Wilfrid Scawen Blunt

(1840 - 1922 / England)

A New Pilgrimage: Sonnet Xxviii - Poem by Wilfrid Scawen Blunt

Yet it is pitiful how friendships die,
Spite of our oaths eternal and high vows.
Some fall through blight of tongues wagged secretly,
Some through strifes loud in empty honour's house.
Some vanish with fame got too glorious,
And rapt to heaven in fiery chariots fly;
And some are drowned in sloth and the carouse
Of wedded joys and long love's tyranny.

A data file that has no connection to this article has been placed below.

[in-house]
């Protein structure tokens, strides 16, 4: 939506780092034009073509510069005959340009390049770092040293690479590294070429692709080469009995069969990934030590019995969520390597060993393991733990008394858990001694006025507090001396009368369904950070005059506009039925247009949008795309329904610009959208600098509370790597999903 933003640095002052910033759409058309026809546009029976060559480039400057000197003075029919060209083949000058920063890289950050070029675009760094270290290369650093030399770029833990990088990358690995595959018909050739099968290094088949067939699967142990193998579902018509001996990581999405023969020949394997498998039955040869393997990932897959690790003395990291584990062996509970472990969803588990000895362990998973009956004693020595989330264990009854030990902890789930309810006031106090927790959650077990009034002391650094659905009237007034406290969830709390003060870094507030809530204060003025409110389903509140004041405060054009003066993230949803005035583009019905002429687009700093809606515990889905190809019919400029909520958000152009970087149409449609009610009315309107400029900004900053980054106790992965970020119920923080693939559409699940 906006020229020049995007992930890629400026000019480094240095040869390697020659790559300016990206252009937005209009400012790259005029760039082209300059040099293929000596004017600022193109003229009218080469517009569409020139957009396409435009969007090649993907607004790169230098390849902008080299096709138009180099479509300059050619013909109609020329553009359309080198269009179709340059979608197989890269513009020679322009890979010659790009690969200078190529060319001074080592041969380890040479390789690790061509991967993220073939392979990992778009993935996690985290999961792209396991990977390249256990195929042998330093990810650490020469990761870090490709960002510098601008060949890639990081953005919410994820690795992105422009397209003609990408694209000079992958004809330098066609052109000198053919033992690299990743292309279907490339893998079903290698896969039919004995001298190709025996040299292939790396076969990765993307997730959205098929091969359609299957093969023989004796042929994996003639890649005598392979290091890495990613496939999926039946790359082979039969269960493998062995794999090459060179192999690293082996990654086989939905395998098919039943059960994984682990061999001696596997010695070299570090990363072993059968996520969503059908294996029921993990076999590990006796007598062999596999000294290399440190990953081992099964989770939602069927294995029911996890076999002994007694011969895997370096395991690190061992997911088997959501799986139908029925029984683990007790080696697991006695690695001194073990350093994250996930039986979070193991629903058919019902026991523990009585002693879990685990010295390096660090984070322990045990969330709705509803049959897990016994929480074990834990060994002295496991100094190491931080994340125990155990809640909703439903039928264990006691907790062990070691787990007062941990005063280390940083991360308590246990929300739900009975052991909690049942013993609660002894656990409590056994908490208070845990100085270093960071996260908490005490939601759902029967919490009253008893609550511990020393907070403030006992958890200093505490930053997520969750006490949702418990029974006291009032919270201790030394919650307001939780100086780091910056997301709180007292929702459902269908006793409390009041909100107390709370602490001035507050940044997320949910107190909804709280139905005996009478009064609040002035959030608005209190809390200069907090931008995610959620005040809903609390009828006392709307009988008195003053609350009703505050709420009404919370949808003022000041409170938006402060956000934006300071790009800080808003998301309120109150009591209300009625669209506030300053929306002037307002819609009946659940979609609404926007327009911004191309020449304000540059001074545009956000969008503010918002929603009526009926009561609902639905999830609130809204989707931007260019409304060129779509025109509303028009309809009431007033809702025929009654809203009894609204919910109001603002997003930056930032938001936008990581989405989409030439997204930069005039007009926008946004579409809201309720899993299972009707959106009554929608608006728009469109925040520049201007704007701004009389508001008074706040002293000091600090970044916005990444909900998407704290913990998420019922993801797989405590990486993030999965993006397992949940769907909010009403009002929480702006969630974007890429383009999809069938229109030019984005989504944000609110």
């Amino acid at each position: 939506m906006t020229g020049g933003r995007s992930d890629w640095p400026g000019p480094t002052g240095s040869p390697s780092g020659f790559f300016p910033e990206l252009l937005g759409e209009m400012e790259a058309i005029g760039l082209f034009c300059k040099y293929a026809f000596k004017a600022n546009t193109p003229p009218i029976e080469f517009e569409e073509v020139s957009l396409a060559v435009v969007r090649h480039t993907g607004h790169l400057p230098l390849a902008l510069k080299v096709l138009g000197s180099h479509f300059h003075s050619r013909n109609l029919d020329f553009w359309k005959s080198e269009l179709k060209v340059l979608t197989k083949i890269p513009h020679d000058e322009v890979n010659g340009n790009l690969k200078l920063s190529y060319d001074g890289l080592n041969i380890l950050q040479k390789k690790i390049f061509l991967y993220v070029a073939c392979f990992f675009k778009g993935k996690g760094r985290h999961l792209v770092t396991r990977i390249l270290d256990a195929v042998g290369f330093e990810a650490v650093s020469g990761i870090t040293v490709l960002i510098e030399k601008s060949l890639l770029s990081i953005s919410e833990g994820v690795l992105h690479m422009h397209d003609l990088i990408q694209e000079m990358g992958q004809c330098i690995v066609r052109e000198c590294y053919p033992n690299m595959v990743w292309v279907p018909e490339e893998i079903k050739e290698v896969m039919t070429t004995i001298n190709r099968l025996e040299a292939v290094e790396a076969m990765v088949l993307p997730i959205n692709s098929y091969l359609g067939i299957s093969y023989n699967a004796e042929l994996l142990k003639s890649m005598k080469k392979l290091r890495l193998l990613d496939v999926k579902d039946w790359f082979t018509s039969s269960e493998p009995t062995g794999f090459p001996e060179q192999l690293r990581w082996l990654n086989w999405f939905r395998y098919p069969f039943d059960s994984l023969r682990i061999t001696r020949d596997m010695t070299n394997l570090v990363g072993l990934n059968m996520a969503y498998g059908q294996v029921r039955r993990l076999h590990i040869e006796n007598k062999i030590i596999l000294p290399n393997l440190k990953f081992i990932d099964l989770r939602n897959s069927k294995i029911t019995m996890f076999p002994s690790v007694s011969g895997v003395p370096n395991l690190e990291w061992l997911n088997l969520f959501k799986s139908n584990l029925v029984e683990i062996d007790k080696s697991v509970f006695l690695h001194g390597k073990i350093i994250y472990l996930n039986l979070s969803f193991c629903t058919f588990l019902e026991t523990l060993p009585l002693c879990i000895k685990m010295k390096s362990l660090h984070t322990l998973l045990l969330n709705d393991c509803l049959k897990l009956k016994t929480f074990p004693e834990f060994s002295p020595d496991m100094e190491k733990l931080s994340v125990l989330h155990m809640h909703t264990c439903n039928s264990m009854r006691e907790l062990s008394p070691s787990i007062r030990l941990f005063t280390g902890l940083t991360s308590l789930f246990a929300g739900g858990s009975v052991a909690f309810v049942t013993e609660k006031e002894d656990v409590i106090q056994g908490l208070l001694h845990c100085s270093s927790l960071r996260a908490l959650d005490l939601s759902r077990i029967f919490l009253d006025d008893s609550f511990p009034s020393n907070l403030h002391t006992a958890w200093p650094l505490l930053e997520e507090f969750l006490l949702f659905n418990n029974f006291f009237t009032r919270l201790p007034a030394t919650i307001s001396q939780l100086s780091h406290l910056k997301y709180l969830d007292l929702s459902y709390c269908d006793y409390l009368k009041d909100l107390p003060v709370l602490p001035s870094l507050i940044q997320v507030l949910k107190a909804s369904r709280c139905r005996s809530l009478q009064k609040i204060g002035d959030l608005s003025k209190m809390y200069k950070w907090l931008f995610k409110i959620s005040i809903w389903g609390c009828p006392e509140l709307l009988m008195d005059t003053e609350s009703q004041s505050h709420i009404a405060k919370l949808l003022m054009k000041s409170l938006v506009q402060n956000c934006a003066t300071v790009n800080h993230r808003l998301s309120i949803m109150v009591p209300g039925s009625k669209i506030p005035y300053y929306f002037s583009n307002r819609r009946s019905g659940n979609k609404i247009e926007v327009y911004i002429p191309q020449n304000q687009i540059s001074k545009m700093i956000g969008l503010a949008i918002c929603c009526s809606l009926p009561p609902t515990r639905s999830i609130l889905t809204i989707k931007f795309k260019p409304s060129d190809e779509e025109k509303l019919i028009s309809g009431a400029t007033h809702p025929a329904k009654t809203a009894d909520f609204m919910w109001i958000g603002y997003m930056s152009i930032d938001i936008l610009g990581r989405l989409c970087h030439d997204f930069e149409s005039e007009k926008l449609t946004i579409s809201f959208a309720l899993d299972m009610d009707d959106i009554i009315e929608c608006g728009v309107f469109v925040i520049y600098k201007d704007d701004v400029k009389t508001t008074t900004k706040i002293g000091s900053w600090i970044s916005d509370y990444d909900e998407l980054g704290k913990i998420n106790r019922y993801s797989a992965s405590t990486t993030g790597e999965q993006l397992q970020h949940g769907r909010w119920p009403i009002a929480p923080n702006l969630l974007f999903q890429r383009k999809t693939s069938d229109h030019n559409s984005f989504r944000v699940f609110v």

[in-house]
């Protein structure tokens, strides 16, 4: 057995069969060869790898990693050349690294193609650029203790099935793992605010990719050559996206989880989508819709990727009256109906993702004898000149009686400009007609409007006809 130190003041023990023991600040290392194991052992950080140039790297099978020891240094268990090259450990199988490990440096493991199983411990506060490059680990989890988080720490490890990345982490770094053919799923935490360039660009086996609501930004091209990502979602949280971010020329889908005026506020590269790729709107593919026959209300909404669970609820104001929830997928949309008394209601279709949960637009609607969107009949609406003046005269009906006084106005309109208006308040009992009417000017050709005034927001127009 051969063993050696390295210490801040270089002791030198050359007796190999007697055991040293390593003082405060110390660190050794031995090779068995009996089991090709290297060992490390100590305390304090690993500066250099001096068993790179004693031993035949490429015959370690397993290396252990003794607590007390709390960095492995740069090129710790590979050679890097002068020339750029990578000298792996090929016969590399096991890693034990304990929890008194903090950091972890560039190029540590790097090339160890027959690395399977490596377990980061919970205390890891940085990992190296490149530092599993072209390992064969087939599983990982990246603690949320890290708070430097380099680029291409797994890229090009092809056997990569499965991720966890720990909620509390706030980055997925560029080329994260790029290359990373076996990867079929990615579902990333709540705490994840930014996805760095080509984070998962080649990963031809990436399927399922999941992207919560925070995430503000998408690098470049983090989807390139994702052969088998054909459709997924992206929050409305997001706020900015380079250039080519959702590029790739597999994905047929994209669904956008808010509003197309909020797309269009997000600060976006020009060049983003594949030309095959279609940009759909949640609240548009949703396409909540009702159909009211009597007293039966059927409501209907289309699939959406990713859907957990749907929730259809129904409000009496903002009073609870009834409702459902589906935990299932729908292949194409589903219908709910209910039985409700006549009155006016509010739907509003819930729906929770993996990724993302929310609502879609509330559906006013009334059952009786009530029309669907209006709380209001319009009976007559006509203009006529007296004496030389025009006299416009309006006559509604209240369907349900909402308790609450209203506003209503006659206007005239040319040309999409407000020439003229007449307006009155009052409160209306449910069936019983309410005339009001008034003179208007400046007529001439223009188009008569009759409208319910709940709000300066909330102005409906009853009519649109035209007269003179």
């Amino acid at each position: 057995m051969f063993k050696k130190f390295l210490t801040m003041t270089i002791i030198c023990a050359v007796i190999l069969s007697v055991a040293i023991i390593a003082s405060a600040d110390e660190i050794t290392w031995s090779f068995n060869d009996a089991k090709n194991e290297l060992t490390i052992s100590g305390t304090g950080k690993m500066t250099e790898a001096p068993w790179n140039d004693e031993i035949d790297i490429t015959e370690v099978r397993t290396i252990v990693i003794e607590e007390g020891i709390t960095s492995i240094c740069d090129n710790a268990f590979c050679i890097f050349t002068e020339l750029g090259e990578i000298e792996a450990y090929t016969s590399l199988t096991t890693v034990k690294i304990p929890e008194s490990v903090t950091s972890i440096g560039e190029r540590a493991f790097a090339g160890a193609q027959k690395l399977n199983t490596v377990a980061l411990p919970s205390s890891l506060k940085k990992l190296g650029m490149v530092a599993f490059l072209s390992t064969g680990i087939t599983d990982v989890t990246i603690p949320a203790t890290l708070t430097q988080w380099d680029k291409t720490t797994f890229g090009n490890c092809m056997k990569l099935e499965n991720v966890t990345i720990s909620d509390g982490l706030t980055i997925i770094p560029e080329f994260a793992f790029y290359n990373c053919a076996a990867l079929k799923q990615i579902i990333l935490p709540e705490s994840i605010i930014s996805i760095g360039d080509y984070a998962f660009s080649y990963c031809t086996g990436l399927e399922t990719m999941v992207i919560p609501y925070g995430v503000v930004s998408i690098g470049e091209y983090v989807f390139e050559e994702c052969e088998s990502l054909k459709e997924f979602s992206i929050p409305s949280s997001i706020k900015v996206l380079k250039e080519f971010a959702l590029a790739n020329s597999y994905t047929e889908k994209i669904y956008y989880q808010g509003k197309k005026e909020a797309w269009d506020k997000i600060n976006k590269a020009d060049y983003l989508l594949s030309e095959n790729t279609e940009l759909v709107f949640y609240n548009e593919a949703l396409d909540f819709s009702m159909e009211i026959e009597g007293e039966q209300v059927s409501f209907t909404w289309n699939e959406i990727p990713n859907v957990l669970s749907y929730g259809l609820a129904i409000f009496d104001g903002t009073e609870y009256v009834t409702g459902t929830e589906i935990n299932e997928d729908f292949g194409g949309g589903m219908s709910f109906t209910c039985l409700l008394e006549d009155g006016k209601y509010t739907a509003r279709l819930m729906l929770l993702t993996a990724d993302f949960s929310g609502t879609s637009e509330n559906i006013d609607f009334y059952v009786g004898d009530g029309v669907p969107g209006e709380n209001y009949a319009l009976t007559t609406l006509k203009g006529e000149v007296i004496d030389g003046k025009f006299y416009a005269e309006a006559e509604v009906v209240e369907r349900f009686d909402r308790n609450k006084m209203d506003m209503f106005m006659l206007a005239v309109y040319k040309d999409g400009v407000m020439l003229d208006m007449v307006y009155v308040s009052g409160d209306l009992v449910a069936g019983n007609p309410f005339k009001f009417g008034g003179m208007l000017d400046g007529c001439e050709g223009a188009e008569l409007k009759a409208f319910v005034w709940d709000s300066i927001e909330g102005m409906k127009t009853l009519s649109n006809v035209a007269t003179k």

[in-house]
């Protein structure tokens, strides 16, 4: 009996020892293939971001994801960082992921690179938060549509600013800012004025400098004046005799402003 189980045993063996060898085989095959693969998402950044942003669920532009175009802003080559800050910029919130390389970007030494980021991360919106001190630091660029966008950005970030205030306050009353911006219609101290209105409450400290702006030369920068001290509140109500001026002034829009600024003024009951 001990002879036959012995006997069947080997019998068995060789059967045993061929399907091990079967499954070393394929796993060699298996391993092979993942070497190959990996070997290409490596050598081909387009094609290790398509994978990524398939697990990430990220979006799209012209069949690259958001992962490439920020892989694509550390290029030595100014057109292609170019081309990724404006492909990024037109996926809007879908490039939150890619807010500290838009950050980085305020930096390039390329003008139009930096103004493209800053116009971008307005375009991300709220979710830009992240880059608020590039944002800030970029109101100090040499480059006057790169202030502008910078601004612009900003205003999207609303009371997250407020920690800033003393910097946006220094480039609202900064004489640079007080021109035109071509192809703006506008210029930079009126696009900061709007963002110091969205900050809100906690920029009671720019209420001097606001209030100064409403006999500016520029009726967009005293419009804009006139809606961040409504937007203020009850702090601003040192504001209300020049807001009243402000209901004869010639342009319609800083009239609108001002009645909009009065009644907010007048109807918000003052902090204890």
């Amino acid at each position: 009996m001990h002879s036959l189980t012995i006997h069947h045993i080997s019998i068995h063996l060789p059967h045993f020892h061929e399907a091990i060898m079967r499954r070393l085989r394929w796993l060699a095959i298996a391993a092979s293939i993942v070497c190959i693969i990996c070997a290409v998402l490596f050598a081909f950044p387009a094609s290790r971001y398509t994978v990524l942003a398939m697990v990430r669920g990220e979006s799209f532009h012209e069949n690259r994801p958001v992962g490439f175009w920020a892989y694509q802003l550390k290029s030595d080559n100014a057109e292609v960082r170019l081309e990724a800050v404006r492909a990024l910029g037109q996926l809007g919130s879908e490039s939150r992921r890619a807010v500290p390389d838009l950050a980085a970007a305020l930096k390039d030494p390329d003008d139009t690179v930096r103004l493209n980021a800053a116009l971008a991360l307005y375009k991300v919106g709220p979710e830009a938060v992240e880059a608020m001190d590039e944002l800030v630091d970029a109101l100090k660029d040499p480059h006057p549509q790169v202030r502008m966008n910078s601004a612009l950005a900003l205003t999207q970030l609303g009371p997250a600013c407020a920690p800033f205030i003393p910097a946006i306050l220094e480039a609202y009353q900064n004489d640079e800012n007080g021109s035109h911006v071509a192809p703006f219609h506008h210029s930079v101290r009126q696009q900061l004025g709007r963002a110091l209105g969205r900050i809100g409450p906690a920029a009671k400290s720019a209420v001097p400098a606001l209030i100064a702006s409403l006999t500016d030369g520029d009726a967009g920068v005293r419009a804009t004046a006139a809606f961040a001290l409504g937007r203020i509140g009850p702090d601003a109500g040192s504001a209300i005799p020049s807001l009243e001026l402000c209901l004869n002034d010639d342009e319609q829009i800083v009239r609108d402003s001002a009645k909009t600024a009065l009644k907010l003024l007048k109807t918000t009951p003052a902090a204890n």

O ye, who with high--hearted valliance
Deem truth eternal and youth's dreams divine,
Keep ye from love and fame and the mischance
Of other worship than the Muses nine.
So haply shall you tread life's latest strand
With a true brother still, and hand in hand.

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Poem Submitted: Tuesday, April 13, 2010

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